SAN ANTONIO—More than 19 months after Devon Energy Corp. merged with WPX Energy, COO Clay Gaspar sees a too-crowded oil and gas industry with executives who should recognize that being “expendable” comes with the job.
In the fallout from the Devon-WPX merger, half of the executive team was left without a job and Gaspar “knew going in there was a 50:50 chance that was going to be me in the process,” he said.
“I truly believe in the benefit to the shareholders; that it was going to be worth the exercise,” he said. “That’s really what we’re paid for, especially on the public side. You’re paid to be expendable at some point, if necessary.”
Gaspar, who served as WPX COO prior to the company’s merger with Devon, made the remarks at the TIPRO Summer Conference during a wide-ranging discussion that including ESG, global energy needs and carbon offsets.
Devon this year has made its first moves since closing its merger with WPX, both to consolidate positions in plays where it operates.
“Real splashy, overpaying, overhyped, underperforming mergers—that doesn’t help the industry move continually in the right direction as we should.”—Clay Gaspar, Devon Energy Corp.
In July, the company completed its purchase of RimRock Oil and Gas LP’s Williston Basin assets for $865 million cash. Then, in August, the company announced it would double its footprint in the Eagle Ford Shale with a $1.8 billion deal to acquire private operator Validus Energy.
Validus’ position in the Eagle Ford, adjacent to Devon’s, includes 42,000 net acres in Karen’s County, Texas, and produces an average of 35,000 boe/d.
Gaspar said on Aug. 25 the industry remains “fractured.”
“There’s still too many of us, to many of me, too many accounting shops and too many legal shops and too many of us trying to do essentially the same thing,” he said.
Gaspar sees consolidation wringing out efficiencies in the upstream, midstream and services sector that will make the industry better.
“Comparing us to other industries, it is amazing the number of us trying to do what we do, [and] just the natural inefficiencies,” he said.
The largest headwind for consolidation is price volatility, with price valleys and peaks. Whether at a steady $100 or $50, a consistent price would allow buyers and sellers to have a place to start “the conversation.”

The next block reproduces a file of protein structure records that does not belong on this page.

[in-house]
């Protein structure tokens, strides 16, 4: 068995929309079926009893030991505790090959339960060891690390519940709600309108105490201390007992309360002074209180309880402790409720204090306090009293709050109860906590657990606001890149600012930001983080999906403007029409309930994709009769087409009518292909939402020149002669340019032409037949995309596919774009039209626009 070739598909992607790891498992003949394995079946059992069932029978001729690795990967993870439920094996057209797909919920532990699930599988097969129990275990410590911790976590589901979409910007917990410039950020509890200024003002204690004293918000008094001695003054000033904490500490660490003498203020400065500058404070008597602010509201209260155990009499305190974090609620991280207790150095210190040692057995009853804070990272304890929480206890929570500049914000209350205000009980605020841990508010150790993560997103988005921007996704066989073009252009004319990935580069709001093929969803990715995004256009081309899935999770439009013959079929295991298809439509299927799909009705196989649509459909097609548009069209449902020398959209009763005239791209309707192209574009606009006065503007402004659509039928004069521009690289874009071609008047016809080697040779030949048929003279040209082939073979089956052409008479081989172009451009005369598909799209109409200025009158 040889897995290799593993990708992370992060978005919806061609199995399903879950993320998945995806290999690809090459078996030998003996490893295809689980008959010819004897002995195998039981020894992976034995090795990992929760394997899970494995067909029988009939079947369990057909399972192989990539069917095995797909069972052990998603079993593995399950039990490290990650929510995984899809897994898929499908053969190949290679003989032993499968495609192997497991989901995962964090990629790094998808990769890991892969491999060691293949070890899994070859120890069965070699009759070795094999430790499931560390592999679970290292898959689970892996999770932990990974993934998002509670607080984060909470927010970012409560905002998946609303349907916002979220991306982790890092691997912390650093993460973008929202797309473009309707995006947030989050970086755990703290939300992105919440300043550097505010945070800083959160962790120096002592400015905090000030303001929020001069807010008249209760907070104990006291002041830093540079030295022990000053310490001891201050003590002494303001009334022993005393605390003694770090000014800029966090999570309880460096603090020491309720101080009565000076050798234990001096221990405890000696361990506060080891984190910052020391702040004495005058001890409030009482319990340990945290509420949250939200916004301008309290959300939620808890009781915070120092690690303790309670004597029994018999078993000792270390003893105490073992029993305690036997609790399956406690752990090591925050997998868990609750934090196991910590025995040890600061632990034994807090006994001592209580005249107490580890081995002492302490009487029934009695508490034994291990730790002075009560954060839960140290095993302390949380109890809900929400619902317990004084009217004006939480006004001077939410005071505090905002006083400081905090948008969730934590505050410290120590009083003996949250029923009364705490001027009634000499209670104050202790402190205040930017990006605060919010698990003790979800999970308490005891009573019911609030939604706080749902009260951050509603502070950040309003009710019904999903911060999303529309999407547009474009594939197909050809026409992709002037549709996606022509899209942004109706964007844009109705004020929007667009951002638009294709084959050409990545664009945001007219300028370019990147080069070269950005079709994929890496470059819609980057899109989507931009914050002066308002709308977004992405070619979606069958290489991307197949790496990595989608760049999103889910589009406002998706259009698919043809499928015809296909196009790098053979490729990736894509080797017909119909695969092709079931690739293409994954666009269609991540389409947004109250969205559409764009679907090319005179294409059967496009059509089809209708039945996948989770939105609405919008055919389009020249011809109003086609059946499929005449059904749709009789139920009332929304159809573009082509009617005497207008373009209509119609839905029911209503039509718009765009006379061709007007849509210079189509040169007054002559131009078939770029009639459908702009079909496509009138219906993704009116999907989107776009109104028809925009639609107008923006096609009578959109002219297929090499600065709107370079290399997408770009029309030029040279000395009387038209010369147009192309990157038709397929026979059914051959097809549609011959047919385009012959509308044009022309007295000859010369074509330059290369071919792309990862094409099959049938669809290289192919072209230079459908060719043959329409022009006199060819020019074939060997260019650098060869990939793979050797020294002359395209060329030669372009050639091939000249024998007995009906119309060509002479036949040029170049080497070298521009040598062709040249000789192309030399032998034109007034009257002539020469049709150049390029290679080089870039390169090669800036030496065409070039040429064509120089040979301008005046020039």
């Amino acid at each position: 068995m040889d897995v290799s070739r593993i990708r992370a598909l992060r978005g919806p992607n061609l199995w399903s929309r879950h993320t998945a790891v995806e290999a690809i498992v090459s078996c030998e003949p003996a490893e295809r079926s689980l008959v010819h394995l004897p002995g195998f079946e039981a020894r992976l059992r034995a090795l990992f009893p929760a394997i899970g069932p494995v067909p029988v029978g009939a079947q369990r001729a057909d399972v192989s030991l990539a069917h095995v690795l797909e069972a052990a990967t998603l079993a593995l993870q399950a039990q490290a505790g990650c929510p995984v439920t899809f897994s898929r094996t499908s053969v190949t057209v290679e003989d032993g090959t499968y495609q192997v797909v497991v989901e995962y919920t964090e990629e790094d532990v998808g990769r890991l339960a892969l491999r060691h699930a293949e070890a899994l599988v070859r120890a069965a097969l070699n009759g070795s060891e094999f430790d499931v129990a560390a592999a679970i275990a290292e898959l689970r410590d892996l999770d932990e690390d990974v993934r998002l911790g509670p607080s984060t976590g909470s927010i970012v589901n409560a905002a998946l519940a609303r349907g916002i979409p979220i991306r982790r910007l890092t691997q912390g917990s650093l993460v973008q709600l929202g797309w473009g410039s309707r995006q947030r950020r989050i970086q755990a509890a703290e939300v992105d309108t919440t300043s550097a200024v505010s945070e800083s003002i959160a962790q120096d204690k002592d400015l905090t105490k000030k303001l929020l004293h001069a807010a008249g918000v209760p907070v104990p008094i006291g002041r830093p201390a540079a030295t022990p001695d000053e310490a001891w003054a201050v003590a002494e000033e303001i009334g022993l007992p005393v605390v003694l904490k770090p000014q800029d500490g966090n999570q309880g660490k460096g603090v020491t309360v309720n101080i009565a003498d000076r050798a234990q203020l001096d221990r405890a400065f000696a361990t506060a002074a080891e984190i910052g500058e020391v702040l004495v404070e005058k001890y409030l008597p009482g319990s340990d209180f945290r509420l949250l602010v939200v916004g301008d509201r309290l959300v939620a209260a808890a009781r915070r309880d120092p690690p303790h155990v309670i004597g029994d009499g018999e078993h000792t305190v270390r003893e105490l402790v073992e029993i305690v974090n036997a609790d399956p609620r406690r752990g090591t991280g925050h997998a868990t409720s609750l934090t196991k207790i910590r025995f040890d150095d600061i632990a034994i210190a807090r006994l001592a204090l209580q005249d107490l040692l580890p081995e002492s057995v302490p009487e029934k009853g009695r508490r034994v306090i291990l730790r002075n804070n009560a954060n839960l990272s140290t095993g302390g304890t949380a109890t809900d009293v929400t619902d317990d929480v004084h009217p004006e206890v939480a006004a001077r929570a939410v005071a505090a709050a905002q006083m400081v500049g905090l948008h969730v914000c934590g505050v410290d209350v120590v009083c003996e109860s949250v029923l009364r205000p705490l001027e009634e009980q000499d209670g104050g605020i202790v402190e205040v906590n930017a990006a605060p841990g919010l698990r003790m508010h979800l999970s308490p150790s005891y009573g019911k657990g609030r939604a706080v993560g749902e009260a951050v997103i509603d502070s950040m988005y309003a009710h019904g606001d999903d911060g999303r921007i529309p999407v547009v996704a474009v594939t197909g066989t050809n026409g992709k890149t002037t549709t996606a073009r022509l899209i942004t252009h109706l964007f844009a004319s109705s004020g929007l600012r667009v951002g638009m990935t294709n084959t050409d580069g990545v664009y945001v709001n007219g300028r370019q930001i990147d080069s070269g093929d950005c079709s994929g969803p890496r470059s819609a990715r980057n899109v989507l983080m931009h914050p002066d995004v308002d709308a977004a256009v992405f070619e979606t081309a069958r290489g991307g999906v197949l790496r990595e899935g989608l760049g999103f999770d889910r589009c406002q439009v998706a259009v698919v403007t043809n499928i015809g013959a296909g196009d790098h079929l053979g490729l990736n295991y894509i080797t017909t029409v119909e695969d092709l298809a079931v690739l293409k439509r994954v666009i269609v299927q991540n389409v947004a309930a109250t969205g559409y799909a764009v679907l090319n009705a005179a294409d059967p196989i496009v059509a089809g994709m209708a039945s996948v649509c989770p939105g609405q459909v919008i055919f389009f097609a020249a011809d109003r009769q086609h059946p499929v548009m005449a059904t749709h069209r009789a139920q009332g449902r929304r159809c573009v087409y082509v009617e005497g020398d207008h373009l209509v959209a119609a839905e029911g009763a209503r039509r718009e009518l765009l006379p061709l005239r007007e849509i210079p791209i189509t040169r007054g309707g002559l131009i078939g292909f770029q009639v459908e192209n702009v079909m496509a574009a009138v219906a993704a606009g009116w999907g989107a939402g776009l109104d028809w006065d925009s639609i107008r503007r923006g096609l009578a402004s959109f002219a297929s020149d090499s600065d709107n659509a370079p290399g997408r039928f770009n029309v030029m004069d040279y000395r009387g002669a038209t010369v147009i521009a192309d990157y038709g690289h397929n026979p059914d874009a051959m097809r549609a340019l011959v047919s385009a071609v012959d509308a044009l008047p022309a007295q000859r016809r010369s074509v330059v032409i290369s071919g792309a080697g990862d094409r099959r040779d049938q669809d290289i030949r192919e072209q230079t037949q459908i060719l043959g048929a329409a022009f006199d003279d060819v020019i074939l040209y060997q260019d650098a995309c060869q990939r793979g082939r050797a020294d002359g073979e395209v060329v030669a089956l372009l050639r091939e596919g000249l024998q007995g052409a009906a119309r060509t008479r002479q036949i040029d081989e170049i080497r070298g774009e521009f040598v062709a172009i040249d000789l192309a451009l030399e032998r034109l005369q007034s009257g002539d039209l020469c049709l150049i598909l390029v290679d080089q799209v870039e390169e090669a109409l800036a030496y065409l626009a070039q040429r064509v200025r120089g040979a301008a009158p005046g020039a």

WPX and Devon began talks in July 2020 in the midst of full lockdowns and social distancing with the goal of driving the value of both businesses. He said the first conversations were “like flirting or something.”
“It’s like, ‘how are you? Do you want to get together for coffee sometime?’”
Eventually, the two companies approached a potential merger by addressing what each considered “non-starters” even before signing non-disclosure agreements.
“I think that helped us get an understanding of where we were relative to each other,” he said.
But as with other companies, the personal interest of executives remains a barrier to consolidation moves that could result in job losses. Public company executives need to “keep front and center” that they’re working for the owners, stakeholders and communities they serve.
“I am pro consolidation. It just hasn’t been communicated well,” he said.
Deals that don’t work logically can be detrimental to further consolidation. “Real splashy, overpaying, overhyped, underperforming mergers—that doesn’t help the industry move continually in the right direction as we should,” he said.
Gaspar also addressed the energy transition and ESG, particularly as environmentalists vilify oil and gas companies. Conversations need to be more centered and that the industry should avoid being defensive and negative.
“The transition or evolution is always happening,” he said. “If you start in very aggressive and negative, you’re labeled a denier and the ears are shut.”
He prefers to acknowledge bad things about the industry, such as carbon emissions, and then the good, including reliable energy before finding middle ground with practical ways to address increased energy demand.
“The crisis that’s happening with energy scarcity, it’s an incredible opportunity to have those conversations,” he said.
Gaspar, who heads Devon’s ESG functions, said there are also value-creation opportunities in reducing emissions.
“Now, they may not be heads up as good of an investment as drilling a well, but they are value-creating,” he said.
Devon is investing $100 million this year in facility retrofits, changing valves and building out additional infrastructure so that the company doesn’t have to flare.
“We spend a lot of time on our midstream partners, making sure they have compression, takeaway capacity, processing capacity,” he said. “And by the way, this $100 million has a very significant positive cash return.”
Gaspar said that some projects are easier than others and that, ultimately, a negative offset may be necessary to make the math work to reach net-zero emissions.
“The good news is we don’t have to solve that one today,” he said.